Monday, February 20, 2012

Christmas in New England - Portland Head Light, Victoria Mansion, and home

December 27

Portland Head Light
Photo by Chris. All rights reserved.
We're on the plane at Portland Jetport, getting ready to take off – and I just realized that my camera is not I my bag!! A woman in the next row up said an announcement was made at the check-in area that a camera had been found, but we were long gone from there by then. So, on the good side, I had to switch memory cards today, and most of my pictures are on the card that isn't in the camera. And I have that card. Yay! However, the pictures of the stunningly Christmas-decorated house...gone... I bought a souvenir guidebook, but that doesn't replace my photos. The flight attendant helpfully suggested that we call the airport to claim it, but, really, what are the odds? We'll see. And here I thought I was going to make it through this trip without a single major mishap on my part. Sigh.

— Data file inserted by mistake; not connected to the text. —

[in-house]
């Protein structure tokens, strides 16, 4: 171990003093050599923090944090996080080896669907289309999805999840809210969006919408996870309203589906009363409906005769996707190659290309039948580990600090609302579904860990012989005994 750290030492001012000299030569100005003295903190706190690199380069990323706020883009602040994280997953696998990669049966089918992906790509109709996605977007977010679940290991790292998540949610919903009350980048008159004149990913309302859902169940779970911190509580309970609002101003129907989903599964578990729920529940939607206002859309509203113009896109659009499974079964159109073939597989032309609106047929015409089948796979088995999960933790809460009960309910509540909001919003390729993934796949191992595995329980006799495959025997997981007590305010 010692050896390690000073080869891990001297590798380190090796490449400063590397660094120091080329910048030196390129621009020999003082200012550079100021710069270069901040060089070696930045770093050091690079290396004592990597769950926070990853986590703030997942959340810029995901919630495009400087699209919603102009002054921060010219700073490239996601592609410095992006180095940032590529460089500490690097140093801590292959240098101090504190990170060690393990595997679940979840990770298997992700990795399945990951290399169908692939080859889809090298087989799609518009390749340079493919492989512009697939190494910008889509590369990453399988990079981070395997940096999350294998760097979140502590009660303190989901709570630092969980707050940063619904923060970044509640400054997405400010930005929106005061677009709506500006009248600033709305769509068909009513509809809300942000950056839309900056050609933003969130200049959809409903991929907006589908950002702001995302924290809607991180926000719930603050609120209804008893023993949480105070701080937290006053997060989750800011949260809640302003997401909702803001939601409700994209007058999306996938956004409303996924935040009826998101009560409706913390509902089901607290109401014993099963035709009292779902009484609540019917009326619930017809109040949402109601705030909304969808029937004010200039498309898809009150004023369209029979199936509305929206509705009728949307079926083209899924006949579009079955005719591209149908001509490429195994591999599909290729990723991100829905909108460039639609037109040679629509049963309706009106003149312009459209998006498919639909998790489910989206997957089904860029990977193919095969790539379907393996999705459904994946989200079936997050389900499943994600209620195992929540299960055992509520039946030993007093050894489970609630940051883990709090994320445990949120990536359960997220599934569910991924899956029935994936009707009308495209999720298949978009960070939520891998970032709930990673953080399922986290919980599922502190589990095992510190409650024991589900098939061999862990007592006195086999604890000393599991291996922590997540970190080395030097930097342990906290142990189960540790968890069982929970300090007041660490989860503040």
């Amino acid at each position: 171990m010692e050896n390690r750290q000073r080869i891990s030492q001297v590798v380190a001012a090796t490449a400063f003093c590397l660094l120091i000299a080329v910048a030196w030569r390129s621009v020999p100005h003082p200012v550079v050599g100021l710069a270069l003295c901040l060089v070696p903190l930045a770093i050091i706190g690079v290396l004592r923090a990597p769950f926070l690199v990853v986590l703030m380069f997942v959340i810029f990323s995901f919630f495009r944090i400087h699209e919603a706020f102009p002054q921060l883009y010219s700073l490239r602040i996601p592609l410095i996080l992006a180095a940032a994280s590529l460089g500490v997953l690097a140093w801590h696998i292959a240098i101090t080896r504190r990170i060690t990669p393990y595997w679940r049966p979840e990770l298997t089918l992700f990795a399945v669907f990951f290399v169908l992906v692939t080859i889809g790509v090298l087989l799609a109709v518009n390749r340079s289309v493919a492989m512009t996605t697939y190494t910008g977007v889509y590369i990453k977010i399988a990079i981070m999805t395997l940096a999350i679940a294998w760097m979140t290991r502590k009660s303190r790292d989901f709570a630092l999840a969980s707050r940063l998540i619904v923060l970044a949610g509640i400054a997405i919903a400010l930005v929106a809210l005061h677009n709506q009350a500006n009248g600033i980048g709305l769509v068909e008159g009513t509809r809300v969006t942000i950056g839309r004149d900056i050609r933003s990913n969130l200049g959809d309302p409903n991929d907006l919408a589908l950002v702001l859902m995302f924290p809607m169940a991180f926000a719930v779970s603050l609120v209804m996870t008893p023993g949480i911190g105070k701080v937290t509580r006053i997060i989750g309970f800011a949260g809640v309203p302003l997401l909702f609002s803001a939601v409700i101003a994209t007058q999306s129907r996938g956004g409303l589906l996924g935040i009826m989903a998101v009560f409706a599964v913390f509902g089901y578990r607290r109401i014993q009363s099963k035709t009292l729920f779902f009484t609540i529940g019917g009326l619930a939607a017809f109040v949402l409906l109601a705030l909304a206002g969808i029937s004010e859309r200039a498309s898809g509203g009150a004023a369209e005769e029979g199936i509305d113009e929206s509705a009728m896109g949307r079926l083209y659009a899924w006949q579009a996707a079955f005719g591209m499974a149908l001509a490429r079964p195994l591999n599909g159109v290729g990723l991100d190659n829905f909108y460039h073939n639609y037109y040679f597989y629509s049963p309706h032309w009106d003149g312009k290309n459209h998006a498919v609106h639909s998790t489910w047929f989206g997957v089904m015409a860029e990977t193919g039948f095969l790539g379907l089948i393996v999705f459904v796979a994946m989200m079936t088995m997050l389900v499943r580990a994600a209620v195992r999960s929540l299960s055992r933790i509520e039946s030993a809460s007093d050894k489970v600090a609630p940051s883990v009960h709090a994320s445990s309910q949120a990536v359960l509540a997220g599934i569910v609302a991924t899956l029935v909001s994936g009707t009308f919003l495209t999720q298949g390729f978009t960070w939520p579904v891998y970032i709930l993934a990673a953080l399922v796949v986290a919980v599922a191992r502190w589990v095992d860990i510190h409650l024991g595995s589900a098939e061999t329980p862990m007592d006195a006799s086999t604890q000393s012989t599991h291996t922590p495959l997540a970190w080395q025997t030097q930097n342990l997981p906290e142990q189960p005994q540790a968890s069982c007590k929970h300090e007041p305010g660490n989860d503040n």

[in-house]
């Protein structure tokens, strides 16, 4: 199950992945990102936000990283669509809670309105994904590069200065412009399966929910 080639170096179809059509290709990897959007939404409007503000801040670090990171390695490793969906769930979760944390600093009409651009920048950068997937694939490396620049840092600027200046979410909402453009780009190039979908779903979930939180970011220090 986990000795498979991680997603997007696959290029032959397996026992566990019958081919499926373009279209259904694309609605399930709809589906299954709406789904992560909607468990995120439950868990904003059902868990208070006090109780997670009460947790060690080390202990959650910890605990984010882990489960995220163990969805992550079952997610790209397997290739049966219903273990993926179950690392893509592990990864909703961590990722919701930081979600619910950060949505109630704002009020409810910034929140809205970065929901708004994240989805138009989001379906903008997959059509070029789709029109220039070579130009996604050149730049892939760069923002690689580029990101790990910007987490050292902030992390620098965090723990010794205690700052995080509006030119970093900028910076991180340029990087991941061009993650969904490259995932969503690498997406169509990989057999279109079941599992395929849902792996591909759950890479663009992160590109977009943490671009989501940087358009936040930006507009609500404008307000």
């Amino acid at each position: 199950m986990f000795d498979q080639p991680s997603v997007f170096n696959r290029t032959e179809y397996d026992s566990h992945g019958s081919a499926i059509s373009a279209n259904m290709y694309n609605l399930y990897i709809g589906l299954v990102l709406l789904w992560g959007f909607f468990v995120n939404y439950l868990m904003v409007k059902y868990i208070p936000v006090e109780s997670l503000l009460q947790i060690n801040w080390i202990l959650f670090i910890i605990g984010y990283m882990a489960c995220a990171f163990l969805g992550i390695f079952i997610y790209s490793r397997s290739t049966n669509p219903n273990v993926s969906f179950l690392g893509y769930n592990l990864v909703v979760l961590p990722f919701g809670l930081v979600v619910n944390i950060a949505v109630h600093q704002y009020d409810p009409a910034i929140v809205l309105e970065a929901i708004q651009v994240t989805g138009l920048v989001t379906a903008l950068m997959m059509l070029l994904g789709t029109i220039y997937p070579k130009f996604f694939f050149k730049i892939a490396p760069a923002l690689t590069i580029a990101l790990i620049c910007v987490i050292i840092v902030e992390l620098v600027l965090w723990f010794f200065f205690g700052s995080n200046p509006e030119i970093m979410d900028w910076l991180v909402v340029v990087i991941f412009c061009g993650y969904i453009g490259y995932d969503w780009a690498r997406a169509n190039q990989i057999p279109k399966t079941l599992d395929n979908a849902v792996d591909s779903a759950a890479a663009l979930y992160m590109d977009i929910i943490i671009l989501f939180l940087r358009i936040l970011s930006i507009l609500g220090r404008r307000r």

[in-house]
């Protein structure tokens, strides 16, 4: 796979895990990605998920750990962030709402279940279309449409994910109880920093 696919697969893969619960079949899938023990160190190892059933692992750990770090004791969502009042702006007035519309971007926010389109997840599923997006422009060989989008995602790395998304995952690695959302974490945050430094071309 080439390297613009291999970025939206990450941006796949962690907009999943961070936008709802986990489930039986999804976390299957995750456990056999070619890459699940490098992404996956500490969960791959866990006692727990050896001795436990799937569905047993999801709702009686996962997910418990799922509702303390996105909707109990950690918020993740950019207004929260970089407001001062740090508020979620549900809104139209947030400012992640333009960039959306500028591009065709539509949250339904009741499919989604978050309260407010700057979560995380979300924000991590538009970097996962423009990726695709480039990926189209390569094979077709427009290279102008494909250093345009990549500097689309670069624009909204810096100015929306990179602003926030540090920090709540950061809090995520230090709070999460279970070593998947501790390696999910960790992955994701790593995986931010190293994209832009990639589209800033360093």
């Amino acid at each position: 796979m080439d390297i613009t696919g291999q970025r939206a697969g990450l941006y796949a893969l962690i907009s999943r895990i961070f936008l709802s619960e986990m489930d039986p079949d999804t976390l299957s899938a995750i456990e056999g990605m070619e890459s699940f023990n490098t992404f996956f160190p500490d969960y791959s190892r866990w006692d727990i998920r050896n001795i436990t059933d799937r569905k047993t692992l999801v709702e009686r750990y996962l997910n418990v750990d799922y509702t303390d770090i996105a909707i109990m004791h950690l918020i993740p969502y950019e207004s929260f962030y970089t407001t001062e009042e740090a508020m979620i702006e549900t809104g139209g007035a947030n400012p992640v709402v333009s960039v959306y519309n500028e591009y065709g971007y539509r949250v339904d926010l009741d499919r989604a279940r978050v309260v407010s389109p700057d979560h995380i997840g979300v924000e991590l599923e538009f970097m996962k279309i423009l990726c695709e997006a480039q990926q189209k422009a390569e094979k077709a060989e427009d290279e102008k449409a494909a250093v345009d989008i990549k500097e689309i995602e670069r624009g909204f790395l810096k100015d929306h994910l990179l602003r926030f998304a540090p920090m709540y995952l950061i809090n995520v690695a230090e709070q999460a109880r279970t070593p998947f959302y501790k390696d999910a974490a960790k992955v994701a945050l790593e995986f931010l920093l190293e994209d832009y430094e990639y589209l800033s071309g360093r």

Backtrack. So, this morning, Harry didn't want to get up, though it was the only morning on this trip when it was important for us to do so. I admit it, I was a tiny bit irritated and started taking the linens off the bed while he was still in it...heh heh...

We went to Sue's for some quiche left-overs for breakfast, and Harry and Jim and I waited for Melissa and Sue to come back from taking care of some business at the notary public. We settled in, expecting the transaction to take a while, but they were gone for maybe 20 minutes total! They said they drove there, walked right in, had the notary witness the signatures, and drove right back. No wait, no hassle. I love this place.

[When we arrived at the airport, there was no line at the check-in counter. There was no line at the TSA checkpoint. The airplane went straight to the runway and took off – no wait. Things are how they used to be. As I said, I love this place.]

Sue decided not to go to Portland with us because of Jim's injury. Jim, by the way, is taking the calls for his son's “side” heating oil business for a couple of days. As I said, Jim hates to just sit around. Business is good, and the phone is ringing off the hook.

Jim went to the orthopedist today and will be having surgery tomorrow. His Achilles tendon is torn all the way through, and he won't heal up properly without the surgery. [The surgery went well. Several months of physical therapy should help him to recover completely.]